Cheese Pupusas

Other, Vegetarian

Pupusas

Adapted from cooking.nytimes.com

The first time I heard about pupusas was one day when I was walking down the frozen aisle of Whole Foods, looking for frozen meals to have in case of emergency. I had never heard of them but they sounded good. I was not disappointed but now that I have tasted homemade ones, I cannot compare. Pupusas, stuffed and griddled cakes made with masa harina, are Salvadoran street food. I have yet to try pupusas made by an actual Salvadoran but in my unbiased opinion I think these came out really good and will definitely make them again soon! I found the recipe to be simple and pretty straightforward.

Yields about 10 pupusas

Ingredients:

  • 1 teaspoon salt
  • 9 ounces masa harina (about 2 cups)
  • 1 ½ cups water
  • 12 ounces mozzarella, grated

Directions:

  1. In a large bowl, mix the salt into the masa harina. Using your hands, knead the water into the masa harina in a few additions. The dough should feel like stiff mashed potatoes. Lay a large piece of parchment paper on a smooth work surface.
  2. Roll a 2-ounce ball of dough (about the size of a golf ball) in your hands and pat it down in your hand to form a disc slightly larger than your palm. Put a pile of cheese onto the masa and make sure to leave a little space around the edges. Close your hand to bring the edges of the disc closer and use your other hand to pinch the edges together to enclose the cheese in a rough ball. Use a little more masa to patch any holes. Pat out the pupusas on the prepared parchment paper to form a disc about 4 inches wide. Repeat with the remaining masa and cheese to form more pupusas.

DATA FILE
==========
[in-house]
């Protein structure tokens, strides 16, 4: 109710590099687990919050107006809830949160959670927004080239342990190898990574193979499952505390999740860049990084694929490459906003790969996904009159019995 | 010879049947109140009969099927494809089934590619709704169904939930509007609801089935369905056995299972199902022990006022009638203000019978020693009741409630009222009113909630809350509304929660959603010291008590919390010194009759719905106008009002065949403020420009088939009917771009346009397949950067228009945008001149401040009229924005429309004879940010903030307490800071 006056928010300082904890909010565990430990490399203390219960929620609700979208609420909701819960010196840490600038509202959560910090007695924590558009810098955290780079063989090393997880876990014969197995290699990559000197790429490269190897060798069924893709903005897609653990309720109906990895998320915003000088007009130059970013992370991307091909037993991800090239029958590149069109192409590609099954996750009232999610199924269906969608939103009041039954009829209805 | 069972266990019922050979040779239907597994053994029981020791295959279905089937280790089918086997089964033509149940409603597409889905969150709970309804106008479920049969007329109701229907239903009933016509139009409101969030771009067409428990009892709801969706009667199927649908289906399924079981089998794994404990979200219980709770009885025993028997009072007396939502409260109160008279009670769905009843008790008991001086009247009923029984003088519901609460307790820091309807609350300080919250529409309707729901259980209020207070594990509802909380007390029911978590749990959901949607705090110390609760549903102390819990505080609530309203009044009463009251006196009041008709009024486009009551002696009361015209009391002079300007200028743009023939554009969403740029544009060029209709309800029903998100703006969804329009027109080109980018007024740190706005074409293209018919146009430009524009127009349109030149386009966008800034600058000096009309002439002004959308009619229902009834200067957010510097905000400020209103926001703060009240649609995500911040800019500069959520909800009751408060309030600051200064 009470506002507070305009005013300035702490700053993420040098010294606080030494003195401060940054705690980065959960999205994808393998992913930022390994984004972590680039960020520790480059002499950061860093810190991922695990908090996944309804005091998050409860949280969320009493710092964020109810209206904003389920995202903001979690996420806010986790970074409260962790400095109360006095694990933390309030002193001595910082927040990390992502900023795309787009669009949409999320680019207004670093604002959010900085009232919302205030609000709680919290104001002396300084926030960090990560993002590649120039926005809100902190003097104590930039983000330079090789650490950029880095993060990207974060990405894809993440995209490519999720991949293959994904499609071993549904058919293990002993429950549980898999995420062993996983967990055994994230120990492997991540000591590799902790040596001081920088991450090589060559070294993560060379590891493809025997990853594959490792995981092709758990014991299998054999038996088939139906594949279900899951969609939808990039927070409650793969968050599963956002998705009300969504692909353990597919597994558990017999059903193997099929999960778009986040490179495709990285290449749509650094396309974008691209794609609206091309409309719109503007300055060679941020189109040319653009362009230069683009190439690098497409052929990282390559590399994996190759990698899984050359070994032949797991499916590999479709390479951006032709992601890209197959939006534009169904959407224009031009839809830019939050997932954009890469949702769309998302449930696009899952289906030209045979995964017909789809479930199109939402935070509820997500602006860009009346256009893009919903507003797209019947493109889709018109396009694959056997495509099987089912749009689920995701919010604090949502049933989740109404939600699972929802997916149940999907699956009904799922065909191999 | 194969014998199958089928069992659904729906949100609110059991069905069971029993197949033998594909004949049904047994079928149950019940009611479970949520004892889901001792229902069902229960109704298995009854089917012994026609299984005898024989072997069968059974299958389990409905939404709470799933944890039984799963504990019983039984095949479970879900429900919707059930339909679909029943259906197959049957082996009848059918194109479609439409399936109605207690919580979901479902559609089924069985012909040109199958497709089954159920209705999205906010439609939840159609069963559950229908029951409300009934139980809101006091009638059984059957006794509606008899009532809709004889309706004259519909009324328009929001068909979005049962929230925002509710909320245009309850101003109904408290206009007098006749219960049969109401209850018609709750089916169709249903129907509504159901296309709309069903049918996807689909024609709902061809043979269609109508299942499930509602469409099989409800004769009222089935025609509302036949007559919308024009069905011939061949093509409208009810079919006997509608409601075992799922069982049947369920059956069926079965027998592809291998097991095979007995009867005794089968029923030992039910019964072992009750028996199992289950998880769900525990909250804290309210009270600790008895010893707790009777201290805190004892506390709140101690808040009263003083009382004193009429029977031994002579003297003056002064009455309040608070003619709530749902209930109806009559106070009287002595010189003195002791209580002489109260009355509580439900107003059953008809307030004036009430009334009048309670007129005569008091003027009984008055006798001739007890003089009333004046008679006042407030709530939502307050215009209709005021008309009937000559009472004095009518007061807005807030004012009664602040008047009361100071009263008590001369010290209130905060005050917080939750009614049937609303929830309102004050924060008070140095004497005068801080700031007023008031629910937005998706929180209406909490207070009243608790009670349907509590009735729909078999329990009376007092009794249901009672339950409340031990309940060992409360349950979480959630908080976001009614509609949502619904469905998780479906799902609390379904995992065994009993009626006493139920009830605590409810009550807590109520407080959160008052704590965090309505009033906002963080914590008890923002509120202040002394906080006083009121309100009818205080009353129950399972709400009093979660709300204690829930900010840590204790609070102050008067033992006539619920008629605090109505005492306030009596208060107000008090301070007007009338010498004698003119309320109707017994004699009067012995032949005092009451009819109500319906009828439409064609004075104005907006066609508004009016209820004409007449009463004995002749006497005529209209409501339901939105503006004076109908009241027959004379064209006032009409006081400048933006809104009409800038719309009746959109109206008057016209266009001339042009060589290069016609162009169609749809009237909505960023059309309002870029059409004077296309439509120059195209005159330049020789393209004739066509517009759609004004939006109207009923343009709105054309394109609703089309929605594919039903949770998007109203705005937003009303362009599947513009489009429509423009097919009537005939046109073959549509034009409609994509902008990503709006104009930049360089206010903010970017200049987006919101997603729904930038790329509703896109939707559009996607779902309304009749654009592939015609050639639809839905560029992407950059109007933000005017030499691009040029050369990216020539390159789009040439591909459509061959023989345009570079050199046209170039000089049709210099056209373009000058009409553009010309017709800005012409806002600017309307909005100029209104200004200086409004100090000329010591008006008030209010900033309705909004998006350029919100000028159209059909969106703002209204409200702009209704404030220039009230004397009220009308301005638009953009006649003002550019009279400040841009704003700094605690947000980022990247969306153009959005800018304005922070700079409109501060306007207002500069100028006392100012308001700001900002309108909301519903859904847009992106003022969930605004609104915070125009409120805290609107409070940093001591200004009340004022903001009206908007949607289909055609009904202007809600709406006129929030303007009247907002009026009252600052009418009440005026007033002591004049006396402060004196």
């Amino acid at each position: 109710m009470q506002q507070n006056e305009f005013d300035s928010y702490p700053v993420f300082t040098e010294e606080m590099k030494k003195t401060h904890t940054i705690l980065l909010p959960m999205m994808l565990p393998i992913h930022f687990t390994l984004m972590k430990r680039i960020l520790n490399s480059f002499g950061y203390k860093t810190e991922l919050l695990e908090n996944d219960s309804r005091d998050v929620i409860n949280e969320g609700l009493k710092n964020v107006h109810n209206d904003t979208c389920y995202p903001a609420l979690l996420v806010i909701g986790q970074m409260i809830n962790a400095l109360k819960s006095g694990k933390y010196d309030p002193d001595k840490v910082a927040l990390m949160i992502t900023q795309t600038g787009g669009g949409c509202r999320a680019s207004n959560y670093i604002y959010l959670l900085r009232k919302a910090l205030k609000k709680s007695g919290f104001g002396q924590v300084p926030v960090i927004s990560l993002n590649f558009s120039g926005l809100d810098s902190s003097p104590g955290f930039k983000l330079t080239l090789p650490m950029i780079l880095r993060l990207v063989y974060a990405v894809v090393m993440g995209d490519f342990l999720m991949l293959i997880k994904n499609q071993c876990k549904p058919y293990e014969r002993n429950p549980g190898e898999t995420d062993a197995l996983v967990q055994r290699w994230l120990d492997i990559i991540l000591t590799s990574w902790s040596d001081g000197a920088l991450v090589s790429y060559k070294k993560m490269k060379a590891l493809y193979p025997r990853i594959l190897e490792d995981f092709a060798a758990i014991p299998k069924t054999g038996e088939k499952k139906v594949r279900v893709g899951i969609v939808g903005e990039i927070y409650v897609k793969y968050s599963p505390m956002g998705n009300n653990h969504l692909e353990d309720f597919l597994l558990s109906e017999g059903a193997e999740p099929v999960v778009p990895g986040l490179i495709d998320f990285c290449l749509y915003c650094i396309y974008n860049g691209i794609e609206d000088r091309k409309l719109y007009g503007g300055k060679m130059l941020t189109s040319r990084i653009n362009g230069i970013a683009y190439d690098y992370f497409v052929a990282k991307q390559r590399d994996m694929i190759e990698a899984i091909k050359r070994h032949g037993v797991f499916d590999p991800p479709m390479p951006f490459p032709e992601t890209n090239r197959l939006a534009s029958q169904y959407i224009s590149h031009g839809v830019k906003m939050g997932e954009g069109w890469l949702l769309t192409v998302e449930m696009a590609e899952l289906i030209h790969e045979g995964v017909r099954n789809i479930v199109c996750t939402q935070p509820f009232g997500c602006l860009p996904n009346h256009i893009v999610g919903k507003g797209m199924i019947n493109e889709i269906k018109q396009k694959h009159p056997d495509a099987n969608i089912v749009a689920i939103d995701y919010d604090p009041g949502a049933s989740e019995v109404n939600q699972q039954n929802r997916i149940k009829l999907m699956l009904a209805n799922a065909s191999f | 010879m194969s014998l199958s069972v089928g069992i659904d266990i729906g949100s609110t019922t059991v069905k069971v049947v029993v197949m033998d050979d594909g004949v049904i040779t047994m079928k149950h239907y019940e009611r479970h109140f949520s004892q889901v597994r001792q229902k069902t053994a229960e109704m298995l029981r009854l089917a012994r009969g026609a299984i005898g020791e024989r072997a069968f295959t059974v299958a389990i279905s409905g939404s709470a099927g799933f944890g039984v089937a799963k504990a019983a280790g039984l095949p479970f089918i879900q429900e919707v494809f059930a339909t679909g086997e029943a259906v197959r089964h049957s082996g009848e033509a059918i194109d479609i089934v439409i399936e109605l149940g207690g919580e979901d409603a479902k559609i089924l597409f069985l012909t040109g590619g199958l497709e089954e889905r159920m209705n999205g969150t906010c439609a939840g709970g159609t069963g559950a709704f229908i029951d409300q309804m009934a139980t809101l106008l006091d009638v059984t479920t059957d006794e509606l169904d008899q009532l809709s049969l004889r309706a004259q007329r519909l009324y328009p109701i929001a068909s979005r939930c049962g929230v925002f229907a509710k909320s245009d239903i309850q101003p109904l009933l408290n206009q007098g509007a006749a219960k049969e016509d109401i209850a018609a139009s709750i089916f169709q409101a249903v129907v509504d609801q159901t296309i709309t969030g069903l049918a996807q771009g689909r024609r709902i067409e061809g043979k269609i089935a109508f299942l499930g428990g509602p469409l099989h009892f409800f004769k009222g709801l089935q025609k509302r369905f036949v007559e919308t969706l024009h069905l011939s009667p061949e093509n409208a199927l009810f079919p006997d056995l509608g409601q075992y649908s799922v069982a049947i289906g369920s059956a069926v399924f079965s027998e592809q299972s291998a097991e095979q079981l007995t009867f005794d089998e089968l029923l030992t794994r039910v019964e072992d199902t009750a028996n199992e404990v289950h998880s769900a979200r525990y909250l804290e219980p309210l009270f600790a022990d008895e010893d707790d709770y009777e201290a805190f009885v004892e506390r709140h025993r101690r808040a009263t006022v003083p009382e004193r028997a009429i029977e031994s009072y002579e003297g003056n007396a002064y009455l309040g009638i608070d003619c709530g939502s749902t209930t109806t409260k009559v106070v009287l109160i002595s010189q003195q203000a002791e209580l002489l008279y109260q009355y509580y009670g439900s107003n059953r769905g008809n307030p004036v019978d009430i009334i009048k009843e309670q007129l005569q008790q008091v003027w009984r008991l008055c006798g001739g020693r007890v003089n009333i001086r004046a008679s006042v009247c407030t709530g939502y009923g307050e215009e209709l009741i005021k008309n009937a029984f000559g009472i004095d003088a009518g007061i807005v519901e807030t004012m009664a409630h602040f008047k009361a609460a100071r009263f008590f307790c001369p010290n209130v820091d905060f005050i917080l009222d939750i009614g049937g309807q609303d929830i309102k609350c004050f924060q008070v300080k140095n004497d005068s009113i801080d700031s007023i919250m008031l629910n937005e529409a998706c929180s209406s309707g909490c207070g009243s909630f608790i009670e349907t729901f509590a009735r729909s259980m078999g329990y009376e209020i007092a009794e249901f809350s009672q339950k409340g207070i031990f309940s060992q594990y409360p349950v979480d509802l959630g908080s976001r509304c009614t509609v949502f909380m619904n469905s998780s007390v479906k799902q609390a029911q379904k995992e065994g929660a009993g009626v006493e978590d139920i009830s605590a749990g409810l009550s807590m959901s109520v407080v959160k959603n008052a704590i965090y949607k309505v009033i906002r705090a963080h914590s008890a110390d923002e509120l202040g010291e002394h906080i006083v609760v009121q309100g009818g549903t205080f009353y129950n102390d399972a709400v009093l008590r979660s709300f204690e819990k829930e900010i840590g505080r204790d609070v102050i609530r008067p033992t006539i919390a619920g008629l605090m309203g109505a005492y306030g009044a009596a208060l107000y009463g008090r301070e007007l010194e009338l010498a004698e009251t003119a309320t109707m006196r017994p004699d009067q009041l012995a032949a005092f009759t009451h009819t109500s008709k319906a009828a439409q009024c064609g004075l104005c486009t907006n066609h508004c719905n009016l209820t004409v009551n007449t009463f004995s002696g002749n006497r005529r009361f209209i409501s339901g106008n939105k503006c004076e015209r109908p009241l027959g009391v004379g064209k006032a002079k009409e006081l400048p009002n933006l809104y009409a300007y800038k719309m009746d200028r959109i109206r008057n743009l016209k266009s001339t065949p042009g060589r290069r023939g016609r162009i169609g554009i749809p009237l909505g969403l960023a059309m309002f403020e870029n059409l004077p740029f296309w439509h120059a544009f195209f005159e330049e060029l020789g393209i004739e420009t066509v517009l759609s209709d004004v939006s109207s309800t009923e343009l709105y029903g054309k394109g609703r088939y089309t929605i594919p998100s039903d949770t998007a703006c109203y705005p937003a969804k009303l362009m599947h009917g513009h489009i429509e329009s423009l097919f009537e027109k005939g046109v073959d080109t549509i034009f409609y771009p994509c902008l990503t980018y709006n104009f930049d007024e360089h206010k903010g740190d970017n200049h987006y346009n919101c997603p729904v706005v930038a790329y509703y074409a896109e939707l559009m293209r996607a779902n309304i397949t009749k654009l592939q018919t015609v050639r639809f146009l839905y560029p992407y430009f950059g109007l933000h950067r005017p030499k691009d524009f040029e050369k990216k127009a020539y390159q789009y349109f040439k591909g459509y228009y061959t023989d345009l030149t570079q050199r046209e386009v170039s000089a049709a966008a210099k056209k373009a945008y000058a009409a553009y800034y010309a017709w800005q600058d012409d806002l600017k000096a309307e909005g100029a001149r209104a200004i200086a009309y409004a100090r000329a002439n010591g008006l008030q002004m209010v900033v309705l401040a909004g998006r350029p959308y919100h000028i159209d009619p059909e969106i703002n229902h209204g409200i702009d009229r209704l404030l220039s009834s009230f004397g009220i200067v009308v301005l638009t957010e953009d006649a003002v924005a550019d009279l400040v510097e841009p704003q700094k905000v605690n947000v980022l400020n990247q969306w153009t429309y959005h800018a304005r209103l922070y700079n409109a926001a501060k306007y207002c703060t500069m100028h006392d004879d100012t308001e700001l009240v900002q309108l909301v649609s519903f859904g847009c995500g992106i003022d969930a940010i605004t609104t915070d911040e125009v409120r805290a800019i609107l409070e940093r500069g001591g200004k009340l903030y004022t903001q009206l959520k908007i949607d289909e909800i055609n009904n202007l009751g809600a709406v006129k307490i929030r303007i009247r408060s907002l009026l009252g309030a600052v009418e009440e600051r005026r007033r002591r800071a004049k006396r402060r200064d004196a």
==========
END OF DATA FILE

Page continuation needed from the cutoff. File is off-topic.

3. Grease and heat a large nonstick sauté pan over medium heat. When the oil appears thin, lay the pupusas in the pan and cook until browned in spots, about 4 minutes. Flip the pupusas and cook until browned and cooked through. Serve immediately.

 

Comments: Like I said before: delicious and simple. What more could you want? Pupusas are traditionally served with curtido, which is like a red cabbage slaw that is aged over three days. Originally, I wasn’t planning on making it because I wasn’t convinced by the red cabbage but my boyfriend insisted that if I didn’t make curtido, I wasn’t making pupusas. At first, I ignored his comment but then I started rethinking it. I had decided to make curtido when I saw I had to let it ferment for three days and I did not have that much time; I had my dad make some grilled veggies instead. I am making a mental note, however, to plan ahead and make it for next time and I will leave some additional comments when I do. I found 12 ounces of cheese to be too much, I think I may have used about half, but it’s better to have extra and than to be short on cheese. When rolling out the balls of dough, you can wet your hands if the dough is sticky. When adding the cheese, it might help to cup your hand slightly. Also, don’t worry about patching up the holes perfectly because any cheese that runs out in the pan will brown and get crispy (delicious!). When cooking the pupusas you can fit more than 1 on the pan at a time; I even used multiple pans to speed up the process so that the pupusas wouldn’t get cold.

Pupusas, plato

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